In Polling, Presidential campaign, Senate on February 27, 2015 at 12:21 pm
Seventy-three year old former Ohio Gov. Ted Strickland’s (D) announcement that he will challenge first-term Sen. Rob Portman (R) was expected yet still surprising.
Clearly the defeated former governor is attempting to take advantage of what he believes will be a 2016 Democratic presidential victory not only nationally, but in Ohio as well. Such a finish could reasonably sweep in a Democratic Senate candidate on presidential coattails, of this we know.
While the former governor has six terms in Congress to his credit and another four years as the state’s chief executive, he is no stranger to losing. In fact, he lost four House races in addition to his re-election as governor. Strickland won for the first time on his fourth try for Congress, some 16 years after he originally ran.
Defeating Sen. Portman will be no small feat. As we know, aside from serving one term in the Senate, Portman won seven U.S. House races, exceeding 72 percent of the vote each time. In his 2010 US Senate victory, he racked up over 57 percent against the sitting Democratic lieutenant governor in a state that traditionally features close elections … and won all but six counties.
Having Strickland in the race arguably gives the Democrats their best possible candidate. He Continue reading >
In Polling on February 11, 2015 at 11:23 am
Quinnipiac University released the results of a three-state poll, covering the critically important presidential domains of Pennsylvania, Florida and Ohio.
The most interesting finding is how optimistic the people comprising the sampling cells are, particularly in Florida and Ohio. Such a tone is much different from what has been the norm for the past nine years.
All three polls were conducted during the Jan. 22 – Feb. 1 time period.
The Q-Poll surveyed 881 Pennsylvania registered voters, and tested Sen. Pat Toomey (R) as he begins his quest for a second term. At this point former Rep. Joe Sestak (D-PA-7), who lost to Toomey 49-51 percent in the 2010 Senate race, is the only announced major Democratic contender.
The results show Toomey residing in better re-election position than depicted in other early surveys. According to Quinnipiac, the senator has a job approval index of 43:25 percent positive to negative. Fellow Pennsylvania Sen. Bob Casey, Jr. (D) registered a similar 40:24 percent favorability ratio. On the ballot test, Toomey scores a healthy 45-35 percent advantage over Sestak.
Continue reading >
In Polling, Presidential campaign on February 4, 2015 at 11:14 am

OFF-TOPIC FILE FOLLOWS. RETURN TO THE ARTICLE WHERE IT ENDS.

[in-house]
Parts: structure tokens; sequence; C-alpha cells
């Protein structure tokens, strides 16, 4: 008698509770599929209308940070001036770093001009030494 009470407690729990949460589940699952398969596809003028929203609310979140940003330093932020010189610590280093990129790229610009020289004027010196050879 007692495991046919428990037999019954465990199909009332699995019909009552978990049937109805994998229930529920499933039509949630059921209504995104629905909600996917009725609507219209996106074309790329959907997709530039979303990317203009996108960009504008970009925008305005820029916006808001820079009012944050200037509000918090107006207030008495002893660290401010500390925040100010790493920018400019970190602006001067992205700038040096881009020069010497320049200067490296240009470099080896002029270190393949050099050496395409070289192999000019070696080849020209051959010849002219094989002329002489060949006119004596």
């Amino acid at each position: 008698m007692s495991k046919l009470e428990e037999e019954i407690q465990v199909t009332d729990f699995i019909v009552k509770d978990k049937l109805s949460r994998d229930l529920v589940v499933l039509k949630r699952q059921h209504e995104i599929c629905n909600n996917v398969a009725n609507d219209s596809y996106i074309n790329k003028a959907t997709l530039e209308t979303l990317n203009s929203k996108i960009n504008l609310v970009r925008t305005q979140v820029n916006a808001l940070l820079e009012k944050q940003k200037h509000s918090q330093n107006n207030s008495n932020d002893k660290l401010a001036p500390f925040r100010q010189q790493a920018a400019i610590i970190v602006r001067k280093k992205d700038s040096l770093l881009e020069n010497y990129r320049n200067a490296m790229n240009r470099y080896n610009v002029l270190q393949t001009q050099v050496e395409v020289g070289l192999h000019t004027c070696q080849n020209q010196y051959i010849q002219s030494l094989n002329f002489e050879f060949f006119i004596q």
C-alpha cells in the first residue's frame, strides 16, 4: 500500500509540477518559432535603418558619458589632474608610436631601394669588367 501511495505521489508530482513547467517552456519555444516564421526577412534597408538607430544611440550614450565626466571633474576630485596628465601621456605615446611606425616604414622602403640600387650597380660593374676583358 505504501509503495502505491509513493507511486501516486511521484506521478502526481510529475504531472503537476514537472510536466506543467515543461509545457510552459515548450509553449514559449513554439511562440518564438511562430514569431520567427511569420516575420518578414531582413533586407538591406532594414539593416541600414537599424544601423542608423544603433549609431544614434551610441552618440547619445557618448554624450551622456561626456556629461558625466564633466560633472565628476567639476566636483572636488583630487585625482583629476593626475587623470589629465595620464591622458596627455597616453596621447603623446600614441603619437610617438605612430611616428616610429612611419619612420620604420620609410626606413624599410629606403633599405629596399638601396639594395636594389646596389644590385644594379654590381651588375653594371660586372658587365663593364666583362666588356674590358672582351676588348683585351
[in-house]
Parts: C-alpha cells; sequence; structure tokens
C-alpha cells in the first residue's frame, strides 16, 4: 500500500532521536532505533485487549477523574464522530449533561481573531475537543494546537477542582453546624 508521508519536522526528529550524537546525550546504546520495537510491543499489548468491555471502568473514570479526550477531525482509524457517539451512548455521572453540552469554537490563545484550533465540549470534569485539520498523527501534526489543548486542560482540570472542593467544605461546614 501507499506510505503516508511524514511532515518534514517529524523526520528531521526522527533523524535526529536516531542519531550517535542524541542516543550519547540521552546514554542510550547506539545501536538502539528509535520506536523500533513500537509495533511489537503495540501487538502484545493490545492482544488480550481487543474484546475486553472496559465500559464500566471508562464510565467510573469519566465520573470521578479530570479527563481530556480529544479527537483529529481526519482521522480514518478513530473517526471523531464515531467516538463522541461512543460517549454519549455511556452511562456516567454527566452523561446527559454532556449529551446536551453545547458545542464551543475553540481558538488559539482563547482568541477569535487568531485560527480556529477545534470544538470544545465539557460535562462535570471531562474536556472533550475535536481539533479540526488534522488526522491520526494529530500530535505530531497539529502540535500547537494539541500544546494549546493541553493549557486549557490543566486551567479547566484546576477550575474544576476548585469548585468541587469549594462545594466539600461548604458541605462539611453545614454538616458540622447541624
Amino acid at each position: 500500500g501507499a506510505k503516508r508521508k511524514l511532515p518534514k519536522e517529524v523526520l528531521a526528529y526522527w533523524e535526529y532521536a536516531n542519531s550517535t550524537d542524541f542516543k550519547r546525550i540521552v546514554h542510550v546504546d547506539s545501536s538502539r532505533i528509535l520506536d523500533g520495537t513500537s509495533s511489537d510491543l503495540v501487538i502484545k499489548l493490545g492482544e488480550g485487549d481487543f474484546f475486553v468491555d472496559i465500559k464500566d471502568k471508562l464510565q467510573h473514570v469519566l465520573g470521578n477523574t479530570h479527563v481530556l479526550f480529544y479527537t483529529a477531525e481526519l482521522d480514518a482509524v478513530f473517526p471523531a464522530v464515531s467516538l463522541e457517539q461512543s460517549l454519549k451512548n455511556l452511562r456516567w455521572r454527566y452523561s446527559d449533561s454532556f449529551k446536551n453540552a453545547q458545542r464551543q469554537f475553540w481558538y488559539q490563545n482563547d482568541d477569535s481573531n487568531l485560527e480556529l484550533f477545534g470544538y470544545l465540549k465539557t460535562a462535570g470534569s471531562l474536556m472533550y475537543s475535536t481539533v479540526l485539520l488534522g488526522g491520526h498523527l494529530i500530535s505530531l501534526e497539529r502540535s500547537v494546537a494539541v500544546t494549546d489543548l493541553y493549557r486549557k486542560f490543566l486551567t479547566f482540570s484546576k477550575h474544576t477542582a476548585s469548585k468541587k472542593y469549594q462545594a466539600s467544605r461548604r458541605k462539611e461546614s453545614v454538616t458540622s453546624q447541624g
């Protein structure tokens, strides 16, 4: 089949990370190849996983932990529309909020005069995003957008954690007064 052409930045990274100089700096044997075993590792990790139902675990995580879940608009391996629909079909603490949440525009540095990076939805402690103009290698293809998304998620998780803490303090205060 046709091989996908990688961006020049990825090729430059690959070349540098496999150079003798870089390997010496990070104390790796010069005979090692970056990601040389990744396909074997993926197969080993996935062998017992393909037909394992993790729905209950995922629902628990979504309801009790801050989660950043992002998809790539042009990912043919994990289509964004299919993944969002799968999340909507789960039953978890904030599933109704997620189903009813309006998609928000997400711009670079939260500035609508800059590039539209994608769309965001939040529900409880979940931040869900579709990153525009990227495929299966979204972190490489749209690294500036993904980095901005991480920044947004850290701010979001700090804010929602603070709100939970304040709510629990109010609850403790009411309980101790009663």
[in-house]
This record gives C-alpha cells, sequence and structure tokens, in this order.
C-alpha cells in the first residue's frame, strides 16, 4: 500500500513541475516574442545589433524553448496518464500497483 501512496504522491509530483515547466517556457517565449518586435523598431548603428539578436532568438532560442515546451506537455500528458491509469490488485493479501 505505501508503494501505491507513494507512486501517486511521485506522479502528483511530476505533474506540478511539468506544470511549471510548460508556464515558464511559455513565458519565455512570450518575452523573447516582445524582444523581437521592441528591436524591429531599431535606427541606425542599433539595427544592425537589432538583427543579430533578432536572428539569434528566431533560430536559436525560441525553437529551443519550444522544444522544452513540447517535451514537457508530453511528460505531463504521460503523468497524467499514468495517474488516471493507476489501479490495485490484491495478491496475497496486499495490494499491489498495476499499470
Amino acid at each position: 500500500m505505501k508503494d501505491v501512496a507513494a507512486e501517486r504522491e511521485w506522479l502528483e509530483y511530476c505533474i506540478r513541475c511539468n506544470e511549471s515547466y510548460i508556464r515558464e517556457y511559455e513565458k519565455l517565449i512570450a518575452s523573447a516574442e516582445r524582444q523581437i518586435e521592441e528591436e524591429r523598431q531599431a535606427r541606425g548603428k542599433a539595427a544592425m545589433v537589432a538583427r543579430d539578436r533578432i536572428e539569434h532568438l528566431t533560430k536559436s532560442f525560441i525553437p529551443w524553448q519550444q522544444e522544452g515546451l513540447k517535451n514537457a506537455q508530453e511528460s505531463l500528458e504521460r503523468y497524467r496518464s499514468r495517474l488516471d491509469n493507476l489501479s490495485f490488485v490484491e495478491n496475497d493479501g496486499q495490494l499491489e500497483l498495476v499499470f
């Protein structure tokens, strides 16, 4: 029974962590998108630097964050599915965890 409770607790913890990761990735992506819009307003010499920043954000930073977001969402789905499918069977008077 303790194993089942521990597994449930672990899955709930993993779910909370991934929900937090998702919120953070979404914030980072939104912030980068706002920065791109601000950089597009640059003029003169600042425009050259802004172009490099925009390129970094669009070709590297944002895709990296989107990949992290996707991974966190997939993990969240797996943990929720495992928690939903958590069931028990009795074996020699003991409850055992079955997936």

It is commonly believed that the path to the White House travels through big swing states such as Florida, Ohio and Pennsylvania. If so, former Secretary of State and First Lady Hillary Clinton is in strong shape less than two years before the next presidential vote.
Quinnipiac University went into the field to test the general electorates in these three critical places and found Clinton doing very well against the tested Republican candidates. The results, though too early to be a relevant predictor of any actual voting trend in November of 2016, provide us at least two important indicators.
First, the poll tells us that Clinton’s early low-key approach to this campaign is working. She has deliberately delayed forming a presidential committee, and kept a very low public profile. The Q-Poll results tell us that, so far, such a strategic move is paying dividends.
Second, it again confirms that Republicans are performing poorly in these three presidential battleground states (President Obama carried the trio in both of his campaigns) even though they have basically dominated elections for other offices. The GOP controls all six legislative houses in the tested states, all three congressional delegations, three of six US Senate seats, while holding two governors’ positions having just lost Pennsylvania last November. Yet, Clinton enjoys Continue reading >
In Polling, Senate on September 26, 2014 at 12:59 pm
The Colorado Senate race is entering a volatile period, because what was becoming a predictable polling pattern has changed. In a two-month period, from mid-July to the middle of September, Sen. Mark Udall (D) had built a small but consistent lead and appeared perched on the cusp of pulling away. Now, however, according to a just released Public Policy Polling survey, the tables have turned.
The latest PPP data (Sept. 19-21; 652 CO likely voters) finds Rep. Cory Gardner (R-CO-4) now taking a 47-45 percent lead in the habitually tight Senate contest. In fact, after Sen. Udall led in seven consecutive Continue reading >